The not-for-profit Amyotrophic Lateral Sclerosis-Therapy Development Foundation (ALS-TDF), based in Newton, Massachusetts, has entered into a collaboration with University of Chicago stem cell researcher Kimonobu Sugaya. Announced last week, the collaboration plans, with stem cells engineered by Sugaya, to test mouse models of ALS (also known as Lou Gehrig's disease), a deadly neurodegenerative disease that results in complete loss of motor function.
Sugaya and colleagues have developed a line of stem cells that do not trigger an immune response by the host and can therefore be grafted into an animal without fear of rejection or need for immunosuppressant drugs. The Foundation has developed a mouse model of ALS that will serve as a platform for testing the stem cells. The latter will be grafted into the central nervous system of the animals to see if they can slow the progression of the disease.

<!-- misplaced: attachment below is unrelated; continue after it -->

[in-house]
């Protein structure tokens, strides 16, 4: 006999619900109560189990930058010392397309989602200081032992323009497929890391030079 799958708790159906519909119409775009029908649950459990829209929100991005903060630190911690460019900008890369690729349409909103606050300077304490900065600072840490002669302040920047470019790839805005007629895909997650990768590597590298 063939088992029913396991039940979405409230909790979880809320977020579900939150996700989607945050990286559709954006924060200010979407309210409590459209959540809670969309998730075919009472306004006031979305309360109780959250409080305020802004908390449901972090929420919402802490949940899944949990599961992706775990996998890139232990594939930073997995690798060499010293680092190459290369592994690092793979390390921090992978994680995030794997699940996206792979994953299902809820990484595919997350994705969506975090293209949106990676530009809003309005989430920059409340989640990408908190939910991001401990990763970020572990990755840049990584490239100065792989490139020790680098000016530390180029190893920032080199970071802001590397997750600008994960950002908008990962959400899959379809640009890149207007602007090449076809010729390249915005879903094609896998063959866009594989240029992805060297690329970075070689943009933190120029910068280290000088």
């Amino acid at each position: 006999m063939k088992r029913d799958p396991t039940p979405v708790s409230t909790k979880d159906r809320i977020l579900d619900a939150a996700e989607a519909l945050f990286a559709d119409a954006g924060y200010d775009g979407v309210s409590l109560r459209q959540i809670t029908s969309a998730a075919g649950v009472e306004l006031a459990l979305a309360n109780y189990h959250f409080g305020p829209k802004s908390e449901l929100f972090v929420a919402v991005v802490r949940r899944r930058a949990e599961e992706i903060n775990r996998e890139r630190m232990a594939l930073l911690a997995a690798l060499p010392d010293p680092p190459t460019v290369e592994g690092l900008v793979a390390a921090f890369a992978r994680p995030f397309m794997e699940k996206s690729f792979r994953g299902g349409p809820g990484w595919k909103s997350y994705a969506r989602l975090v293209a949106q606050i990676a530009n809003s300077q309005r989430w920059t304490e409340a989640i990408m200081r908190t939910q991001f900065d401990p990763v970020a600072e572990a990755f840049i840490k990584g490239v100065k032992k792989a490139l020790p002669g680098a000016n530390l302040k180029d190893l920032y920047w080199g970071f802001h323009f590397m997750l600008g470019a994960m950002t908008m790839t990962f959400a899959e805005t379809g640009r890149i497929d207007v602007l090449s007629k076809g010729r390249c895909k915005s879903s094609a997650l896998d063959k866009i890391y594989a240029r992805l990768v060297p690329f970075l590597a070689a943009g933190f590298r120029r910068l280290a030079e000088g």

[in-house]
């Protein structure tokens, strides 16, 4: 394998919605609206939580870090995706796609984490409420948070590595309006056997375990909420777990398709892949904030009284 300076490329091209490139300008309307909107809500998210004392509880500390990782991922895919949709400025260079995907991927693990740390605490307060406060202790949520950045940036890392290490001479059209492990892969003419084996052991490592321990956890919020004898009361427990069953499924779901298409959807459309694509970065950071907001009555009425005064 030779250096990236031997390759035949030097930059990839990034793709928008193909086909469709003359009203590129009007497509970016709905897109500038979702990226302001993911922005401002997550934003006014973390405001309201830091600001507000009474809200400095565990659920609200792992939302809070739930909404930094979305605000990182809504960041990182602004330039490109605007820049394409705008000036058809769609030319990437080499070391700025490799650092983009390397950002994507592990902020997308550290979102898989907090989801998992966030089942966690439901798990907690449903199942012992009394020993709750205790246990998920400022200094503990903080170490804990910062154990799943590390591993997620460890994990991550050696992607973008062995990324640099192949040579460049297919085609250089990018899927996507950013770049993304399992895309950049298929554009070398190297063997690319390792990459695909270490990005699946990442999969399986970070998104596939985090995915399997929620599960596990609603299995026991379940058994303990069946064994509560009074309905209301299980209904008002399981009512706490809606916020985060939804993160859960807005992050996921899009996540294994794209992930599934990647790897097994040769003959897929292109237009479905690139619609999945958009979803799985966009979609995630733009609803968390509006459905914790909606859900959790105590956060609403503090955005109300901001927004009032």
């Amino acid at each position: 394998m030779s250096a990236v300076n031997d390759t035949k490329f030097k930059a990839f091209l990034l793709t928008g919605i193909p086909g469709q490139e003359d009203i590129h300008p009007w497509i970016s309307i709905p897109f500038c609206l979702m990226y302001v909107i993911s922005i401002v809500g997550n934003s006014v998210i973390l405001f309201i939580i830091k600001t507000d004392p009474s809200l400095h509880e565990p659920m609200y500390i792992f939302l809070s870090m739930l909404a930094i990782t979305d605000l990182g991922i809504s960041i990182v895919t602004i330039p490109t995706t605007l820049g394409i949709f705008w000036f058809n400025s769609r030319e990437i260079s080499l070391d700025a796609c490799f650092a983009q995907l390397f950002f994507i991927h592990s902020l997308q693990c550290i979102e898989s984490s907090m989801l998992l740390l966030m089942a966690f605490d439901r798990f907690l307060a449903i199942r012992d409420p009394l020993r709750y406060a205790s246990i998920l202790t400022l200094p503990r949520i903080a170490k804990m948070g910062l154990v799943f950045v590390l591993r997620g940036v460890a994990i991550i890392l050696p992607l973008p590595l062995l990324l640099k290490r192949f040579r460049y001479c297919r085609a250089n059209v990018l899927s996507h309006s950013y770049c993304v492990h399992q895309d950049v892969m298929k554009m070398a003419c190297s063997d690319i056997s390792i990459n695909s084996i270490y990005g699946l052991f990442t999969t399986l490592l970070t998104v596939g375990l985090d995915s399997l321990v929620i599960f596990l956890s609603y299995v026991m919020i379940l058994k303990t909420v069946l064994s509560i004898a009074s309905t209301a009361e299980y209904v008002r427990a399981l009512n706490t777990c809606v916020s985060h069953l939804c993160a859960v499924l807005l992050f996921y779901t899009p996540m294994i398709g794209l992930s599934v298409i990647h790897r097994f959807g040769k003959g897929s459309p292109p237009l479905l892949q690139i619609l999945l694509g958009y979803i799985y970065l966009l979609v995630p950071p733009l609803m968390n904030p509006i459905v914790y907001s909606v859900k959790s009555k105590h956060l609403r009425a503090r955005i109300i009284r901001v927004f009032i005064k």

The stem cells developed by Sugaya could be applicable to other neurodegenerative diseases, including Alzheimer's disease. For more information see the ALS-TDF website.—Tom Fagan
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